Newspaper article The Florida Times Union

U.S. Needs to Lead in Manufacturing

Newspaper article The Florida Times Union

U.S. Needs to Lead in Manufacturing

Article excerpt

When it comes to America's manufacturing sector, there is no better expert than a man who came to this country for the opportunity.

Andrew Liveris rose to become CEO of Dow Chemical. And he says this country is rapidly falling behind its competitors overseas. He calls it a crisis.

It doesn't take much investigation. The facts are startling.

- More than 42,000 factories were closed in the United States between 2000 and 2005.

- One-third of all manufacturing jobs, 5.5 million, have disappeared.

- Of the more than 1 billion cell phones manufactured in 2008, not one was made here.

- For every Apple worker in America, there are 10 Apple workers in China.

Our innovations can't survive without the manufacturing base. If we don't turn this around, we will watch our innovation move overseas, too.

"At that point, America's reign as an economic superpower will essentially be over; we will be without innovative new ideas and without the means to turn them into valuable products," Liveris writes.

We can't survive on ideas alone.

Until we face up to that fact, we will continue to fall behind.

"We have allowed our manufacturing base to deteriorate, and we haven't done enough to revive it," he writes in his book, "Make it in America: The Case for Re-inventing the Economy."


Our nation cannot prosper with the service sector as its primary business. Manufacturing has a multiplier effect on the economy.

Liveris says that the new economic model means that countries are competing now. Countries are offering incentives to attract new industries, just like states and cities do. America offer incentives? Who would have thought?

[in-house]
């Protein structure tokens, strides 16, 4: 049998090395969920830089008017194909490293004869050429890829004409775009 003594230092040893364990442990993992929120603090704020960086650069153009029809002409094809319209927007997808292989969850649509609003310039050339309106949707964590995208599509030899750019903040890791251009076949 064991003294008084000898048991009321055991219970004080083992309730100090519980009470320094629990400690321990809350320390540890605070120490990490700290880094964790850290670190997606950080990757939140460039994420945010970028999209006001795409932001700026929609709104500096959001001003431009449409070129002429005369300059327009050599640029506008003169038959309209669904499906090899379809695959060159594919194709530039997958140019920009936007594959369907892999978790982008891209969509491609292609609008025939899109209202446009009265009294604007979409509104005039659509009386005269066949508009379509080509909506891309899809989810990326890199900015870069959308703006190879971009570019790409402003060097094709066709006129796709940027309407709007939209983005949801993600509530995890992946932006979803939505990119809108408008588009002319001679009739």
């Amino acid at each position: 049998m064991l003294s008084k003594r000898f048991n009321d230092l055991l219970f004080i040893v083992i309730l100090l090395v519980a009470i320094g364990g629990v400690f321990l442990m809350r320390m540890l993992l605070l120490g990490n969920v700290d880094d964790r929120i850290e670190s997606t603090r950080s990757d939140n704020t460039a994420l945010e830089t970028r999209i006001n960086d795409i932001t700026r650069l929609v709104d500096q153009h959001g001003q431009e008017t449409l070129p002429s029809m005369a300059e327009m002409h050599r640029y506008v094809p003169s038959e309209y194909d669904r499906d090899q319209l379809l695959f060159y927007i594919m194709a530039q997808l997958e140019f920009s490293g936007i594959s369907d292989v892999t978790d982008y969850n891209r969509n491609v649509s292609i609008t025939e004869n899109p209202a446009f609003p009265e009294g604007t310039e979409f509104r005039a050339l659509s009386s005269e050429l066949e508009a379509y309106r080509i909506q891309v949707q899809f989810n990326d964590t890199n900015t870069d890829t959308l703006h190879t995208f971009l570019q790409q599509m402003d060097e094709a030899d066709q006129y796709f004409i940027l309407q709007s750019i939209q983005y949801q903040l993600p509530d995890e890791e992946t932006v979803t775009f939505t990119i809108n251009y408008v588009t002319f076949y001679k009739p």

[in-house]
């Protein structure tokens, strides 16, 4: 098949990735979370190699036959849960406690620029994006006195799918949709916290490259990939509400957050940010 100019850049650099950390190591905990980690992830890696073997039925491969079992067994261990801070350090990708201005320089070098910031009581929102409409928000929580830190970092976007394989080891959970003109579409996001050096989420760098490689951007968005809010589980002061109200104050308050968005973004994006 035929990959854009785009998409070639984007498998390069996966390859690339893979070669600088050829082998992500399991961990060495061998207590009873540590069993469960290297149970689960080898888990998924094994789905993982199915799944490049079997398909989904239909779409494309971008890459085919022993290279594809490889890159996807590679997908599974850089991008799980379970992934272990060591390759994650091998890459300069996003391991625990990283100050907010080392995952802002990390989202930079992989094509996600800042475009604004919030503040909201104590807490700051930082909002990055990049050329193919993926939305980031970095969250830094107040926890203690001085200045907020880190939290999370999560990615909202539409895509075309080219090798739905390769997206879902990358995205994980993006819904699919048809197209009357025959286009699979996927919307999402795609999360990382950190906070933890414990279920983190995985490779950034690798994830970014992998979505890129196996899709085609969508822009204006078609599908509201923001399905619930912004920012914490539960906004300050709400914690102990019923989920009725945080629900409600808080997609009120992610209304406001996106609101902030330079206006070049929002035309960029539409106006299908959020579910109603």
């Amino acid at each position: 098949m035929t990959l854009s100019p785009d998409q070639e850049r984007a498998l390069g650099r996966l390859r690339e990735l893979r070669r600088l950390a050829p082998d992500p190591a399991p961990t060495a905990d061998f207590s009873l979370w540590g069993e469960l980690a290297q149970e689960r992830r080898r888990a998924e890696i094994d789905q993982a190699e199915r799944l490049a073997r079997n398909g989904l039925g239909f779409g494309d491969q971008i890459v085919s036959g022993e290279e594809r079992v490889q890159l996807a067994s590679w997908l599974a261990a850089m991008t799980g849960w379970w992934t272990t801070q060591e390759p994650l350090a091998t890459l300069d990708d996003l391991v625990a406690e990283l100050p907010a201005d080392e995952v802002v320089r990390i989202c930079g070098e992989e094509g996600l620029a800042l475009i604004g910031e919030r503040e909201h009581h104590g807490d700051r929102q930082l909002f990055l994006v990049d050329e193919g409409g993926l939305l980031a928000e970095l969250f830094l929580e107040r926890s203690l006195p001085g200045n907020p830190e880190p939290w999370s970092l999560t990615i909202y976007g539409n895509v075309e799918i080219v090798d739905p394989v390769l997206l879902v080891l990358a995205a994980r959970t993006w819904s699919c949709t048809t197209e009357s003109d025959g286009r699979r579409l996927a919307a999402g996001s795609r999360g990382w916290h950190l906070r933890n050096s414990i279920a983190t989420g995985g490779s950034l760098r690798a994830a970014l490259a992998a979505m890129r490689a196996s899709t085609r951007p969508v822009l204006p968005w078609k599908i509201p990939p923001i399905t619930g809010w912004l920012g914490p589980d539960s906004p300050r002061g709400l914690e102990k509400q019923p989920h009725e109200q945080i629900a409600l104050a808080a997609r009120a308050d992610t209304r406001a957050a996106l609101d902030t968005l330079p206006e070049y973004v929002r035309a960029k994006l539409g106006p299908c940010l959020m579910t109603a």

The idea that the United States would have to offer incentives sounds like heresy to most of us - but it's the bare truth.

"When I go to Germany, Chancellor Angela Merkel asks me what Germany can do to attract more Dow investment," Liveris writes. "But in the United States, these are not the questions you ever get asked by national political leaders."

Imagine: 600,000 chemical manufacturing jobs have moved from the United States to overseas.

"Governments are boosting business, creating a climate that attracts and rewards investment, spurs innovation and job creation and appeals to companies that are less bound by national borders than ever before," Liveris writes.

He also says that government needs to be involved more than ever as a thoughtful partner in these competitions.


The story behind the Kindle is painful.

It starts with Amazon's big idea - an electronic reader that will act just like a book.

But no LCD panels were being made in the United States, so Amazon had to turn to a Taiwanese company. That's bad enough, but there's more

Now, the real innovation in the Kindle is the electronic ink produced by a company in Massachusetts, spun off by a lab at MIT. …

Search by... Author
Show... All Results Primary Sources Peer-reviewed


An unknown error has occurred. Please click the button below to reload the page. If the problem persists, please try again in a little while.